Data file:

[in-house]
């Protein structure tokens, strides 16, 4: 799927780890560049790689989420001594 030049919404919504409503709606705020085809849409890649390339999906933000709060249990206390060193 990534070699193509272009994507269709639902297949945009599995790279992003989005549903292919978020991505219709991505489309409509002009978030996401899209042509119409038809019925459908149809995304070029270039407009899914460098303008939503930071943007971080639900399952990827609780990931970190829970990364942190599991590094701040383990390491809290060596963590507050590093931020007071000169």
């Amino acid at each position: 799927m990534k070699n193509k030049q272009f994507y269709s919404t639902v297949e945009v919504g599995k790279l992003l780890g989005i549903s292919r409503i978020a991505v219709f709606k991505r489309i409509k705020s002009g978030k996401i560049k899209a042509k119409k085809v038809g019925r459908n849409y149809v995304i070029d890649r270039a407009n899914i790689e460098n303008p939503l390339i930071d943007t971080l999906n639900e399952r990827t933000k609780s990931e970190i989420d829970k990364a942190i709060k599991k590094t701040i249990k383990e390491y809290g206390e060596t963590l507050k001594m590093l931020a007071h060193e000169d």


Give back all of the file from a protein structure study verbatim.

[in-house]
């Protein structure tokens, strides 16, 4: 799927780890560049790689989420001594 030049919404919504409503709606705020085809849409890649390339999906933000709060249990206390060193 990534070699193509272009994507269709639902297949945009599995790279992003989005549903292919978020991505219709991505489309409509002009978030996401899209042509119409038809019925459908149809995304070029270039407009899914460098303008939503930071943007971080639900399952990827609780990931970190829970990364942190599991590094701040383990390491809290060596963590507050590093931020007071000169």
């Amino acid at each position: 799927m990534k070699n193509k030049q272009f994507y269709s919404t639902v297949e945009v919504g599995k790279l992003l780890g989005i549903s292919r409503i978020a991505v219709f709606k991505r489309i409509k705020s002009g978030k996401i560049k899209a042509k119409k085809v038809g019925r459908n849409y149809v995304i070029d890649r270039a407009n899914i790689e460098n303008p939503l390339i930071d943007t971080l999906n639900e399952r990827t933000k609780s990931e970190i989420d829970k990364a942190i709060k599991k590094t701040i249990k383990e390491y809290g206390e060596t963590l507050k001594m590093l931020a007071h060193e000169d």